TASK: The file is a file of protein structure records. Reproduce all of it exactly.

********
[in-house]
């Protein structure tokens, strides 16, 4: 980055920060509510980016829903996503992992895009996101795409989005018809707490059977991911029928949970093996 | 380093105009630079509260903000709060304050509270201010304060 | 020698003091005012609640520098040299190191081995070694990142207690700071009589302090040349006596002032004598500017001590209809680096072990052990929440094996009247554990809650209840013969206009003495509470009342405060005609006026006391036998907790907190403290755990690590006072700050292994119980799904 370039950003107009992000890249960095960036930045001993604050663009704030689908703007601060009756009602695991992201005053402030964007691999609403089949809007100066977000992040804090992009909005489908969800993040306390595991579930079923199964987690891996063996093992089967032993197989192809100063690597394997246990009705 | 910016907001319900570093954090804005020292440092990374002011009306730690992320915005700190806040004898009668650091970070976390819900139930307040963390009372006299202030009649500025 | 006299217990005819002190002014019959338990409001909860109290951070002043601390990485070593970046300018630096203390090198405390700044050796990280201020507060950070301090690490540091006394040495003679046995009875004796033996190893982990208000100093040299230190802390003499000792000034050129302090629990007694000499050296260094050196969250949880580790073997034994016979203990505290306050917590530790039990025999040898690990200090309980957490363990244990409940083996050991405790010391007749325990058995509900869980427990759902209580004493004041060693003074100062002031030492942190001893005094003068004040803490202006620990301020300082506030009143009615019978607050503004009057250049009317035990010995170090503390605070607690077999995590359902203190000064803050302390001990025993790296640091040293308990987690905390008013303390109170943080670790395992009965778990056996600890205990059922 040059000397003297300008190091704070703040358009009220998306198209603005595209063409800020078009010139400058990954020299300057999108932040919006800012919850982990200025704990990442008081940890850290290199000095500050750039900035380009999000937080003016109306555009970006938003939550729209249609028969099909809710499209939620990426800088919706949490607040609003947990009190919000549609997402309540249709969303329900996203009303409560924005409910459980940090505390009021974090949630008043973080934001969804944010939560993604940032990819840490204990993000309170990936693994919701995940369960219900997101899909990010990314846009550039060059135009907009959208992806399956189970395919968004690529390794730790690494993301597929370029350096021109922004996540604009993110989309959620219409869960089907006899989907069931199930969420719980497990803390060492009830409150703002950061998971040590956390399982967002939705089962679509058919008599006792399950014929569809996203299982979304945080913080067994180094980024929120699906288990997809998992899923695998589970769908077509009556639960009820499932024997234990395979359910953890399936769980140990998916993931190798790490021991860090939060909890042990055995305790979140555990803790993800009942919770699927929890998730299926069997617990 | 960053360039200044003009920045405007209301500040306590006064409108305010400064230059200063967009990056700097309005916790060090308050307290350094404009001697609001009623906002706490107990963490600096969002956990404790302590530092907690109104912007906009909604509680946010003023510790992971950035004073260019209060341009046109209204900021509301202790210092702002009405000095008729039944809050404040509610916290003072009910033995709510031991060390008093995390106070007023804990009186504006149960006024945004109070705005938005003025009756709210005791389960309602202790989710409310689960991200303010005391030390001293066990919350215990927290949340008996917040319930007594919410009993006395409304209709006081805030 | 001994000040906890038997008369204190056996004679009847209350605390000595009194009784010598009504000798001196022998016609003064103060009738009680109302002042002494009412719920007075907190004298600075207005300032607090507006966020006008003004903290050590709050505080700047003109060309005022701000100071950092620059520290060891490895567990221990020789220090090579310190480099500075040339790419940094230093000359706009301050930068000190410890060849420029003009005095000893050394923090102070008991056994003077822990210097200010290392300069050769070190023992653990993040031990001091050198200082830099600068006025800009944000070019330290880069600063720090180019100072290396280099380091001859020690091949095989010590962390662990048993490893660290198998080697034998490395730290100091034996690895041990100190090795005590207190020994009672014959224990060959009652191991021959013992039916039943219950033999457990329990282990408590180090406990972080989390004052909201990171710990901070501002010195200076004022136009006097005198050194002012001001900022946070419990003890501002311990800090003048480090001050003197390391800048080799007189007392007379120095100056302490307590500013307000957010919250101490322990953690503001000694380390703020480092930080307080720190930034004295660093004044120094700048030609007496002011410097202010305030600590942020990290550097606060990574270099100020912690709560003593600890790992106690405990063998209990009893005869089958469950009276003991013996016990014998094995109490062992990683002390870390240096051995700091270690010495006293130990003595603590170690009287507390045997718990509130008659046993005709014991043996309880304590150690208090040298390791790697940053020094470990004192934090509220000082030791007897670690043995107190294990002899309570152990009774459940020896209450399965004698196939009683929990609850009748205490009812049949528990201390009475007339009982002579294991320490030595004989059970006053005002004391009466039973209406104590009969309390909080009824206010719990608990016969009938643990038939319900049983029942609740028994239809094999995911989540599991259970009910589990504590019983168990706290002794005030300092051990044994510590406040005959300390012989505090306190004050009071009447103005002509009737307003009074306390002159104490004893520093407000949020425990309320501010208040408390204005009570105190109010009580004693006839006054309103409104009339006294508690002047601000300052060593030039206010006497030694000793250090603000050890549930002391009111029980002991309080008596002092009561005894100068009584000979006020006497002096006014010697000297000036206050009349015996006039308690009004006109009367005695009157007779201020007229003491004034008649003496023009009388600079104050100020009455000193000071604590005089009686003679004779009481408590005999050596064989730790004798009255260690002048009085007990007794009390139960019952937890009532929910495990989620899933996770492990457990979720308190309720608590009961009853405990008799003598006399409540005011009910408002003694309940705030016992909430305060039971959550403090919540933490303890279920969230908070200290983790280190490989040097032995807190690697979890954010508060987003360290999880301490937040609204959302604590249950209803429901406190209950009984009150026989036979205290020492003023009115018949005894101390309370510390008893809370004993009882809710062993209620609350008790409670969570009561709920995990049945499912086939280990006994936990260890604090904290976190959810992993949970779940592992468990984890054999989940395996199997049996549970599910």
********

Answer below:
[in-house]
């Protein structure tokens, strides 16, 4: 980055920060509510980016829903996503992992895009996101795409989005018809707490059977991911029928949970093996 | 380093105009630079509260903000709060304050509270201010304060 | 020698003091005012609640520098040299190191081995070694990142207690700071009589302090040349006596002032004598500017001590209809680096072990052990929440094996009247554990809650209840013969206009003495509470009342405060005609006026006391036998907790907190403290755990690590006072700050292994119980799904 370039950003107009992000890249960095960036930045001993604050663009704030689908703007601060009756009602695991992201005053402030964007691999609403089949809007100066977000992040804090992009909005489908969800993040306390595991579930079923199964987690891996063996093992089967032993197989192809100063690597394997246990009705 | 910016907001319900570093954090804005020292440092990374002011009306730690992320915005700190806040004898009668650091970070976390819900139930307040963390009372006299202030009649500025 | 006299217990005819002190002014019959338990409001909860109290951070002043601390990485070593970046300018630096203390090198405390700044050796990280201020507060950070301090690490540091006394040495003679046995009875004796033996190893982990208000100093040299230190802390003499000792000034050129302090629990007694000499050296260094050196969250949880580790073997034994016979203990505290306050917590530790039990025999040898690990200090309980957490363990244990409940083996050991405790010391007749325990058995509900869980427990759902209580004493004041060693003074100062002031030492942190001893005094003068004040803490202006620990301020300082506030009143009615019978607050503004009057250049009317035990010995170090503390605070607690077999995590359902203190000064803050302390001990025993790296640091040293308990987690905390008013303390109170943080670790395992009965778990056996600890205990059922 040059000397003297300008190091704070703040358009009220998306198209603005595209063409800020078009010139400058990954020299300057999108932040919006800012919850982990200025704990990442008081940890850290290199000095500050750039900035380009999000937080003016109306555009970006938003939550729209249609028969099909809710499209939620990426800088919706949490607040609003947990009190919000549609997402309540249709969303329900996203009303409560924005409910459980940090505390009021974090949630008043973080934001969804944010939560993604940032990819840490204990993000309170990936693994919701995940369960219900997101899909990010990314846009550039060059135009907009959208992806399956189970395919968004690529390794730790690494993301597929370029350096021109922004996540604009993110989309959620219409869960089907006899989907069931199930969420719980497990803390060492009830409150703002950061998971040590956390399982967002939705089962679509058919008599006792399950014929569809996203299982979304945080913080067994180094980024929120699906288990997809998992899923695998589970769908077509009556639960009820499932024997234990395979359910953890399936769980140990998916993931190798790490021991860090939060909890042990055995305790979140555990803790993800009942919770699927929890998730299926069997617990 | 960053360039200044003009920045405007209301500040306590006064409108305010400064230059200063967009990056700097309005916790060090308050307290350094404009001697609001009623906002706490107990963490600096969002956990404790302590530092907690109104912007906009909604509680946010003023510790992971950035004073260019209060341009046109209204900021509301202790210092702002009405000095008729039944809050404040509610916290003072009910033995709510031991060390008093995390106070007023804990009186504006149960006024945004109070705005938005003025009756709210005791389960309602202790989710409310689960991200303010005391030390001293066990919350215990927290949340008996917040319930007594919410009993006395409304209709006081805030 | 001994000040906890038997008369204190056996004679009847209350605390000595009194009784010598009504000798001196022998016609003064103060009738009680109302002042002494009412719920007075907190004298600075207005300032607090507006966020006008003004903290050590709050505080700047003109060309005022701000100071950092620059520290060891490895567990221990020789220090090579310190480099500075040339790419940094230093000359706009301050930068000190410890060849420029003009005095000893050394923090102070008991056994003077822990210097200010290392300069050769070190023992653990993040031990001091050198200082830099600068006025800009944000070019330290880069600063720090180019100072290396280099380091001859020690091949095989010590962390662990048993490893660290198998080697034998490395730290100091034996690895041990100190090795005590207190020994009672014959224990060959009652191991021959013992039916039943219950033999457990329990282990408590180090406990972080989390004052909201990171710990901070501002010195200076004022136009006097005198050194002012001001900022946070419990003890501002311990800090003048480090001050003197390391800048080799007189007392007379120095100056302490307590500013307000957010919250101490322990953690503001000694380390703020480092930080307080720190930034004295660093004044120094700048030609007496002011410097202010305030600590942020990290550097606060990574270099100020912690709560003593600890790992106690405990063998209990009893005869089958469950009276003991013996016990014998094995109490062992990683002390870390240096051995700091270690010495006293130990003595603590170690009287507390045997718990509130008659046993005709014991043996309880304590150690208090040298390791790697940053020094470990004192934090509220000082030791007897670690043995107190294990002899309570152990009774459940020896209450399965004698196939009683929990609850009748205490009812049949528990201390009475007339009982002579294991320490030595004989059970006053005002004391009466039973209406104590009969309390909080009824206010719990608990016969009938643990038939319900049983029942609740028994239809094999995911989540599991259970009910589990504590019983168990706290002794005030300092051990044994510590406040005959300390012989505090306190004050009071009447103005002509009737307003009074306390002159104490004893520093407000949020425990309320501010208040408390204005009570105190109010009580004693006839006054309103409104009339006294508690002047601000300052060593030039206010006497030694000793250090603000050890549930002391009111029980002991309080008596002092009561005894100068009584000979006020006497002096006014010697000297000036206050009349015996006039308690009004006109009367005695009157007779201020007229003491004034008649003496023009009388600079104050100020009455000193000071604590005089009686003679004779009481408590005999050596064989730790004798009255260690002048009085007990007794009390139960019952937890009532929910495990989620899933996770492990457990979720308190309720608590009961009853405990008799003598006399409540005011009910408002003694309940705030016992909430305060039971959550403090919540933490303890279920969230908070200290983790280190490989040097032995807190690697979890954010508060987003360290999880301490937040609204959302604590249950209803429901406190209950009984009150026989036979205290020492003023009115018949005894101390309370510390008893809370004993009882809710062993209620609350008790409670969570009561709920995990049945499912086939280990006994936990260890604090904290976190959810992993949970779940592992468990984890054999989940395996199997049996549970599910």